How Does Cash Out Refinance work in Texas?
In Texas, a cash-out refinance is also known as a section 50(a)(6) loan and allows a Texas homeowner to exchange a percentage of their home’s equity for cash – usually for a higher interest rate than their original mortgage. The process to obtain a cash-out refinance is similar to a regular refinance: credit is pulled, inspections and appraisals are performed, and closing costs are administered. But, the difference is that homeowners will receive a lump sum in addition to their new mortgage at the end of the process. Texas allows its homeowners to spend this cash out any way they want.
Texas Cash Out Refinance Rules
Again, Texas is known for having stricter rules regarding cash-out refinances than other states. Though these restrictions have recently been modified and relaxed, Texas homeowners must still meet the following criteria before applying for a cash-out refinance loan:
1. Loan Type
Only FHA, VA, Conventional, and Jumbo Loans can qualify for cash-out refinance. Federally-backed loans are not applicable.
2. Loan Duration
Homeowners in Texas must hold their mortgage note for at least 6 months before applying for a cash-out refinance.
In Texas, homeowners must have at least 20% equity in their home before applying for a cash-out refinance.
4. Lot Size
Any lot exceeding 10 acres will not qualify for a cash-out refinance in Texas.
5. Credit Score
Generally speaking, only homeowners with credit scores of 620 or higher will qualify for cash-out refinance loans in Texas.
6. Debt-to-Income Ratio
A “debt-to-income” ratio is a borrower’s total monthly debt divided by their total monthly income. The resulting ratio will determine whether a lender can confidently fund the requested loan. In Texas, a homeowner’s debt-to-income ratio must sit close to 43% to obtain a cash-out refinance loan.
7. Loan To Value Ratio
The Loan To Value ratio (LTV) is the amount of money a lender will loan and is based on the value of a home. In Texas, lenders will not allow homeowners to borrow more than 80% of a home’s appraised market value.
8. No Extraneous Liens
Homeowners with a Home Equity Lines of Credit (HELOC) or any other liens must pay them off before applying for a cash-out refinance.
9. Waiting Periods
After foreclosure or bankruptcy, Texas homeowners must wait a total of 7 years before applying for a cash-out refinance. Additionally, homeowners experiencing short sales must wait 4 years before cash-out refinancing.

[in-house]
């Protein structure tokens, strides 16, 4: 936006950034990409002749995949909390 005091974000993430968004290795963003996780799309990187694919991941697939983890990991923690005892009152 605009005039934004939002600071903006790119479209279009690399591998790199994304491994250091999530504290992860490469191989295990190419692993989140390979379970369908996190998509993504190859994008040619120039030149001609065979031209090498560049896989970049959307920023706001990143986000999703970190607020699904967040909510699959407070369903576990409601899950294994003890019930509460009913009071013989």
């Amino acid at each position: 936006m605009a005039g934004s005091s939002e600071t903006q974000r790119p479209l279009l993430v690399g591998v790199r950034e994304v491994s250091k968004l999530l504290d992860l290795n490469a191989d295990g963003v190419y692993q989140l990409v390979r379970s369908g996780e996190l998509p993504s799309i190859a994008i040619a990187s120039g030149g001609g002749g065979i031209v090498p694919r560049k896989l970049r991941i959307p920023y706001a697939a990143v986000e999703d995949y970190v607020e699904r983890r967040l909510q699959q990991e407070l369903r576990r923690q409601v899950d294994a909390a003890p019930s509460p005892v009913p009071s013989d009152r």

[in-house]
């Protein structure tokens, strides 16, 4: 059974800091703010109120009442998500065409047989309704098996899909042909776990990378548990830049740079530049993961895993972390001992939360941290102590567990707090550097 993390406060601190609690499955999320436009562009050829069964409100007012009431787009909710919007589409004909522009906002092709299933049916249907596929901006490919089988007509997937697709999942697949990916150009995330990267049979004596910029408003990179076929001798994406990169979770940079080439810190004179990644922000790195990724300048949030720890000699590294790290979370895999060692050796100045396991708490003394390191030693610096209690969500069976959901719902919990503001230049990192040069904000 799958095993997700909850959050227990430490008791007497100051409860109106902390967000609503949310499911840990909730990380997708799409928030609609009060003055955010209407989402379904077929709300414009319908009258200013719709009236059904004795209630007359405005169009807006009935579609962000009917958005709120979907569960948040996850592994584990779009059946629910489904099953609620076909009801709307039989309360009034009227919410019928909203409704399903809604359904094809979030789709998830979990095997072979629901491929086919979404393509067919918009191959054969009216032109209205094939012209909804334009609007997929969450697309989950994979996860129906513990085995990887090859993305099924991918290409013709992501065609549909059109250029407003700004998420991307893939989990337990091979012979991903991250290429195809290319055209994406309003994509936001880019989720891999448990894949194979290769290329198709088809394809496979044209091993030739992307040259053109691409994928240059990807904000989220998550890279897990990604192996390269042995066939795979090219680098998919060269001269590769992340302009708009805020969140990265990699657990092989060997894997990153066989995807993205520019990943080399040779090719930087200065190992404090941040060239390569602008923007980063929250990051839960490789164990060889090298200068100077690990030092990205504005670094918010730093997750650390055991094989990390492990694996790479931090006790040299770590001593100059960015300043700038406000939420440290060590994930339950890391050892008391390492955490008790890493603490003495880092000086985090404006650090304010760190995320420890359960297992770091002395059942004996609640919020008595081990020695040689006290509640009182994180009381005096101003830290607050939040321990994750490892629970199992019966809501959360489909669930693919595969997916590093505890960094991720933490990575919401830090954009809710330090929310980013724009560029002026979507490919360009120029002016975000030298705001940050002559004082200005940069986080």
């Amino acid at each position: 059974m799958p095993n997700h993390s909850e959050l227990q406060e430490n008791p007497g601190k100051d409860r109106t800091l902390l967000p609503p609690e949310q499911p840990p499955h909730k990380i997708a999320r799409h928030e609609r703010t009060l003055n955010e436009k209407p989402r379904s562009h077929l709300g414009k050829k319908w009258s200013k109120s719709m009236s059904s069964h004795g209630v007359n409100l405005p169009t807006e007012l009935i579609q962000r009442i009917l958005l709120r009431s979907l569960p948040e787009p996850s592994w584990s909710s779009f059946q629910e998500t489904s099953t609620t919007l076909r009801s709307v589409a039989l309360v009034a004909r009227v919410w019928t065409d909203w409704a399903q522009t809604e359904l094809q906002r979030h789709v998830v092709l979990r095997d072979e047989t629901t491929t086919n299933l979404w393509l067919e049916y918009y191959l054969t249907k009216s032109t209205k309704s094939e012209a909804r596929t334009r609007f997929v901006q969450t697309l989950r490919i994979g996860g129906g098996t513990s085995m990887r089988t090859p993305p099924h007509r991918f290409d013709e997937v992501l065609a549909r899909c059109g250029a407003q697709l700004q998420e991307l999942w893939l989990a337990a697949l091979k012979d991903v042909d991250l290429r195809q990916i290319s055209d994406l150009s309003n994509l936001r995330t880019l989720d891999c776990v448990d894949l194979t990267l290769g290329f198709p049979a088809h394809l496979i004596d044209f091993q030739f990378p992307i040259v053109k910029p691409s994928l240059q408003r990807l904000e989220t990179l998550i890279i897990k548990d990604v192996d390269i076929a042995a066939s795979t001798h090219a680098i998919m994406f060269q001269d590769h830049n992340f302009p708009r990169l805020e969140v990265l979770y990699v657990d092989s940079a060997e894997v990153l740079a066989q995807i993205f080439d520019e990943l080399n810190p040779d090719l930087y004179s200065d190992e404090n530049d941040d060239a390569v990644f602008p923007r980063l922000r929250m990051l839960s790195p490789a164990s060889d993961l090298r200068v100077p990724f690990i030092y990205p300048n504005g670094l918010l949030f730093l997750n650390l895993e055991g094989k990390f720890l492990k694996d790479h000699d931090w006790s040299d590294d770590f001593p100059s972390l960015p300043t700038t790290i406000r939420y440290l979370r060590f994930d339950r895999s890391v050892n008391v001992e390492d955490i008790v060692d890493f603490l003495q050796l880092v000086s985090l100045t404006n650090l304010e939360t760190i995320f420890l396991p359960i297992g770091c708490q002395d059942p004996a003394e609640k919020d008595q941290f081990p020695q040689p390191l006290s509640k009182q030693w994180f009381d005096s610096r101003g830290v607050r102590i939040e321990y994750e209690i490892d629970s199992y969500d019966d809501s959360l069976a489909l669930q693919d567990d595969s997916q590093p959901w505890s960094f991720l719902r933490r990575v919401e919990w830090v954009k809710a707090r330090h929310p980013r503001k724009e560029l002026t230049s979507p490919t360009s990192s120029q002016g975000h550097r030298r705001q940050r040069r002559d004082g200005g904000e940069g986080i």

Texas Cash Out Refinance Rates
In Texas, cash-out refinance loans typically have higher interest rates than other types of refinances, with average interest rates currently falling between 6-8%. The exact rate will depend upon each homeowner’s credit score, debt-to-income ratio, and how much they are attempting to borrow. Cash-out refinances are also available as fixed and adjustable-rate mortgages (ARM). A mortgage with fixed interest will remain the same throughout the life of the loan, while an ARM will incrementally increase at predetermined intervals.
How Many Times Can Someone Cash Out Refinance?
In Texas, there is no legal limit on the number of times a homeowner can tap into their home’s equity; however, it does require them to wait at least 12 months between refinances.
Is a Cash Out Refinance Worth It?
In many cases, yes! Homeowners using a cash-out refinance can receive tens of thousands of dollars in liquid money. And, because Texas does not require a homeowner to spend their cash out on any specific purchase, this money can be used for anything. For example, cashing in on your home’s equity can help you make costly home repairs and renovations, pay off other high-interest debt, and act as a downpayment for a second home or any other big-ticket item. However, a Home Equity Line of Credit might be a better fit if you just want to access your home’s equity without refinancing the mortgage.
Texas Cash Out Refinance Bottom Line
A cash-out refinance loan is a fantastic way to help you exchange your equity for liquid cash. This can help homeowners consolidate debt, renovate their homes, and generally put themselves in a better financial position.